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Zambia Anglicans light up rural primary school

Posted on: May 15, 2014 4:41 PM
A student helps to hang the new solar powered lights in his classroom
Photo Credit: CPCA
Related Categories: Central Africa, Zambia

By Bellah Zulu, ACNS

The Anglican Church in Zambia has brought hope to a rural primary school after it linked the school up with an international charity to install solar powered lighting systems in its classrooms.

Morris Ngenda is one of the pupils at the school and could not hide his excitement over the new development: “I can now study at night because lights are now on,” he said. He thanked God for the new development and said he will be studying hard to pass his grade 9 examinations.

The Livingstone-based Mahululo Primary School, like many other primary schools in rural Zambia, has never been connected to the power grid and hence pupils were limited to only studying during the day.

“We are the facilitators who did the ground work and connected the school to our UK partners,” said Fr Emmanuel Chikoya, an Anglican Priest working from Livingstone, Zambia. “We are local partners for the international charity Lights For Learning from the UK.”

He added, “This school is about 25 kms from Livingstone and had no electrical power at time we interacted with them and I felt they would be better beneficiaries of the solar panels that I had found during my 2012 UK visit to the Diocese of Bath and Wells.”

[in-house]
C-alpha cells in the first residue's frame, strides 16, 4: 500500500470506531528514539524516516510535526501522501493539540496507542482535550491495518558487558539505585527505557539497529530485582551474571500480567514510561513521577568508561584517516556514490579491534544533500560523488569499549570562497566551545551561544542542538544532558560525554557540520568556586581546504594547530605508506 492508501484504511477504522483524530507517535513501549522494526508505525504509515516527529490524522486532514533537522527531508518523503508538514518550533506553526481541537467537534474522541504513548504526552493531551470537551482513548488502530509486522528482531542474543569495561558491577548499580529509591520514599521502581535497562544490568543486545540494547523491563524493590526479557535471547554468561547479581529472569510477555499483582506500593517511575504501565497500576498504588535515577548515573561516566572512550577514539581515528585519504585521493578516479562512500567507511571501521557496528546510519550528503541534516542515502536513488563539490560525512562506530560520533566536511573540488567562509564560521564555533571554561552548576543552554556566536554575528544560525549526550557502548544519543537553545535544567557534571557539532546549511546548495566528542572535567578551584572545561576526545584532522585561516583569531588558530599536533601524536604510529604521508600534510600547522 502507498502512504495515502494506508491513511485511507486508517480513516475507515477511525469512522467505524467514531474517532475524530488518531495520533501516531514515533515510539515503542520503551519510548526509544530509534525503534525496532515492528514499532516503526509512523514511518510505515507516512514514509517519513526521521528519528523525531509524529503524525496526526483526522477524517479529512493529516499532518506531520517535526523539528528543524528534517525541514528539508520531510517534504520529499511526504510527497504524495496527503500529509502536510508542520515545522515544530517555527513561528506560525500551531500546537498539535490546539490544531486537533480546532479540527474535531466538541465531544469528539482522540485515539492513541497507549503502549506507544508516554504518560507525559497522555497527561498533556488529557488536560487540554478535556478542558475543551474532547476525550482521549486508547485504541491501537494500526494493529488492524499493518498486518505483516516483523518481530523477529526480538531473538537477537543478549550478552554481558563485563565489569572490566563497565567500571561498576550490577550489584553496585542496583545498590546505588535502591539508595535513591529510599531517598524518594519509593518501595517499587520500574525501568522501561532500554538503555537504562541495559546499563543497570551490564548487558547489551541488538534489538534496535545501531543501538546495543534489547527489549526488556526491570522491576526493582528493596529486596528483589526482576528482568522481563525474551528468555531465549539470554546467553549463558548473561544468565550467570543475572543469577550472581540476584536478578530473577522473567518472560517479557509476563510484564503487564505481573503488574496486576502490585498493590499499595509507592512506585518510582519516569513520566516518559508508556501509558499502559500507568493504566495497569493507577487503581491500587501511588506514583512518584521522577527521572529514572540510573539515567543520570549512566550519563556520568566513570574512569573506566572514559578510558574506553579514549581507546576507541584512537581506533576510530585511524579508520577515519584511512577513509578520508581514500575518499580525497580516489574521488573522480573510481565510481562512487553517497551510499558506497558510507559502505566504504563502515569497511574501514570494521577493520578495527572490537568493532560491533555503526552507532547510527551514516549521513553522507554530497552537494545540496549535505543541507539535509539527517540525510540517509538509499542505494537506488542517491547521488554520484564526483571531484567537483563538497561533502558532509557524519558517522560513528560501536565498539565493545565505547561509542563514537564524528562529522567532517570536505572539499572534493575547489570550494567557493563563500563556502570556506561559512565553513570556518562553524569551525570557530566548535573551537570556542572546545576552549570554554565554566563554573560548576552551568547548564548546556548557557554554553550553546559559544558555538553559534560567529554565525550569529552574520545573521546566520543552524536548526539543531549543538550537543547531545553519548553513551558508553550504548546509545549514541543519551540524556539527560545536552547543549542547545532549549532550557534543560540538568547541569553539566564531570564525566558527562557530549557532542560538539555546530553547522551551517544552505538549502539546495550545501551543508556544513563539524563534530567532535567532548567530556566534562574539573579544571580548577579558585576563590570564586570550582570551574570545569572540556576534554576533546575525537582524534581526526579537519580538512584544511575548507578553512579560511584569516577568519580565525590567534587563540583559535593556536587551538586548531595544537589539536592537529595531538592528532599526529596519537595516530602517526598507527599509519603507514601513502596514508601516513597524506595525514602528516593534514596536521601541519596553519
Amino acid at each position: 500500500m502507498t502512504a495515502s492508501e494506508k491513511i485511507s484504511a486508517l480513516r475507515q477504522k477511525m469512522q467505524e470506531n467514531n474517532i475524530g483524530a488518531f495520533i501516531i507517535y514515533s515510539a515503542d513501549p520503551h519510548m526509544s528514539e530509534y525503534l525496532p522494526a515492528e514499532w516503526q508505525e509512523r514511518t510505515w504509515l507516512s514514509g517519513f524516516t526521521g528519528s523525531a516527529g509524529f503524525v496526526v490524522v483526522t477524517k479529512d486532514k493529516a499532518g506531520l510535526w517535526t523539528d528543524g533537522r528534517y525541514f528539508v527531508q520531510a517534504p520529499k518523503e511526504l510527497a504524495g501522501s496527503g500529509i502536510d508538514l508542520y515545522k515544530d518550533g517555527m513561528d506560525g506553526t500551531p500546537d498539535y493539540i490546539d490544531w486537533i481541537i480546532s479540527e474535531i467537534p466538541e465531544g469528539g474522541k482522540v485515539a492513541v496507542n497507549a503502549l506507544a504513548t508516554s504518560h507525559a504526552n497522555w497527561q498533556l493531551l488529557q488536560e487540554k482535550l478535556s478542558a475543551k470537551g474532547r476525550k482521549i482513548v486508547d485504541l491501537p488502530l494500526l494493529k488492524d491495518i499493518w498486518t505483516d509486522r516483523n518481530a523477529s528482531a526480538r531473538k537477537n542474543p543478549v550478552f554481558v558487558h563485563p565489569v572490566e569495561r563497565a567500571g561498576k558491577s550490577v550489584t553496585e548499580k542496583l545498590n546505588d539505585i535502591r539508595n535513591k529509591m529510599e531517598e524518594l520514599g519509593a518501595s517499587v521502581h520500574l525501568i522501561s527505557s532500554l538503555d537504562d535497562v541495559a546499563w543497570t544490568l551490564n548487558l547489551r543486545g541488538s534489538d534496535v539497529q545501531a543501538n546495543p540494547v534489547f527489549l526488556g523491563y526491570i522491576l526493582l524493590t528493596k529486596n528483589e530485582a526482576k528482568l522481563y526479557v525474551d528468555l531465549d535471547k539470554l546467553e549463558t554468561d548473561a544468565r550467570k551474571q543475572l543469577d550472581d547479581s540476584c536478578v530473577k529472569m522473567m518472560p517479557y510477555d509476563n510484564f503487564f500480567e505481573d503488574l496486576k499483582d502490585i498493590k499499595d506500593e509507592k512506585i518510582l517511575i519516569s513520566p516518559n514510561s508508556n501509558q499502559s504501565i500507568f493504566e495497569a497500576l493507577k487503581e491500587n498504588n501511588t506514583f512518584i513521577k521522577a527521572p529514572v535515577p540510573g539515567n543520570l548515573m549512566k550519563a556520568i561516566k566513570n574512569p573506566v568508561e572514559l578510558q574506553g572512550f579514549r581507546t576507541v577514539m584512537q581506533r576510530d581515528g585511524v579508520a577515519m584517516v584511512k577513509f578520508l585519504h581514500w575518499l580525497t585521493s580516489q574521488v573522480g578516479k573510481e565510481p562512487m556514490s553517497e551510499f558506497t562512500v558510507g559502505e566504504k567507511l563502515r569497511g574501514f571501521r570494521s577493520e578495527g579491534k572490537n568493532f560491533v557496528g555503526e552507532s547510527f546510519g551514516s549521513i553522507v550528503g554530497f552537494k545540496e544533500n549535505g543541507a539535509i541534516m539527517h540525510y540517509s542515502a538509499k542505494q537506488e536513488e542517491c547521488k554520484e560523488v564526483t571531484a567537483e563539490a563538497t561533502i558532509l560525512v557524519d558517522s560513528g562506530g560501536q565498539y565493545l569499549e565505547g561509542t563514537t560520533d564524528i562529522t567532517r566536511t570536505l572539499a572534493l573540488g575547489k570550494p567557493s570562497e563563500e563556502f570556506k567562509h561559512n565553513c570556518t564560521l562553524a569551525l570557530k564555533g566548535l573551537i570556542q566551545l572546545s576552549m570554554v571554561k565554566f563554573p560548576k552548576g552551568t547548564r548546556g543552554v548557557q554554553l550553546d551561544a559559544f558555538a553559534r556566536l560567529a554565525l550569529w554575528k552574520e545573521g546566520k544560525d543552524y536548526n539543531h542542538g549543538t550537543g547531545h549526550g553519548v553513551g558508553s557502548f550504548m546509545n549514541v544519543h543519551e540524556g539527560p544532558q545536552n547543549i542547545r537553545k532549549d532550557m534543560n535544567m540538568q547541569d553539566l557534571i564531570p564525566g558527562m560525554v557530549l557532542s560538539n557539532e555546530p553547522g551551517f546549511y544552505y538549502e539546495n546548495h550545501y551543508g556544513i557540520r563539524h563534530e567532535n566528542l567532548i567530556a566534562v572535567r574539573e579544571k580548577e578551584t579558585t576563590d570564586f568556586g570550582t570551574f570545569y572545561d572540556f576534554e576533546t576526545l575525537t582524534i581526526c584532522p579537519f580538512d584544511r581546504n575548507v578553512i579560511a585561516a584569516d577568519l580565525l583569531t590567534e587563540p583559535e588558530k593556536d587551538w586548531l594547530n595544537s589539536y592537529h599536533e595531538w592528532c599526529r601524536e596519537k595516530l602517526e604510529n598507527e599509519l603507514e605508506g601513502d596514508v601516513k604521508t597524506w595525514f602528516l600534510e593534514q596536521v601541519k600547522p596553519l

To help overcome the lighting challenges in most of rural Zambia, Lights for Learning have developed a solution to the “lack of lighting after dark, so that life can carry on undisturbed.”

“We have designed a solar powered lighting system that consists of a solar panel which can be fixed to the roof, or alternatively can be placed outside as and when needed,” said the organisation’s Managing Director, Roger Mugridge.

He added: “In this environmentally friendly, and affordable system, the light bulbs are LEDs (light emitting diodes) which, on average will last for 20 years. They do not get hot, and they run from twelve volts, hence eliminating all chances of getting burnt or being electrocuted.”

“Ever since the school was built, it has never had such a facility,” said the School Co-ordinator, Mr. Oswell Mudenda. “Now we are all extending our great appreciation for the new lights at the school which will make for easy and effective teaching and learning.”

One of the teachers at the school, Mr C. Hakubeza was grateful to the Anglican Church and Lights for Learning because for the first time he will be able to conduct lessons in the evenings or even at night.

“I thank God and the entire Lights for learning crew and Anglican church for the lights, I will now be able to conduct extra lessons even at night on certain topics that pupils find difficult to understand,” he said.

Lights For Learning aim to provide lighting for homes and schools in developing nations to prevent accidents in the home and to enable schools to stay open during hours of darkness thereby providing students with the opportunity to learn.

Despite the long distances that learners have to travel from their homes, they expressed their gratitude to the Anglican Church and Lights for Learning for giving them the chance to study at night so they have a better chance to pass their exams.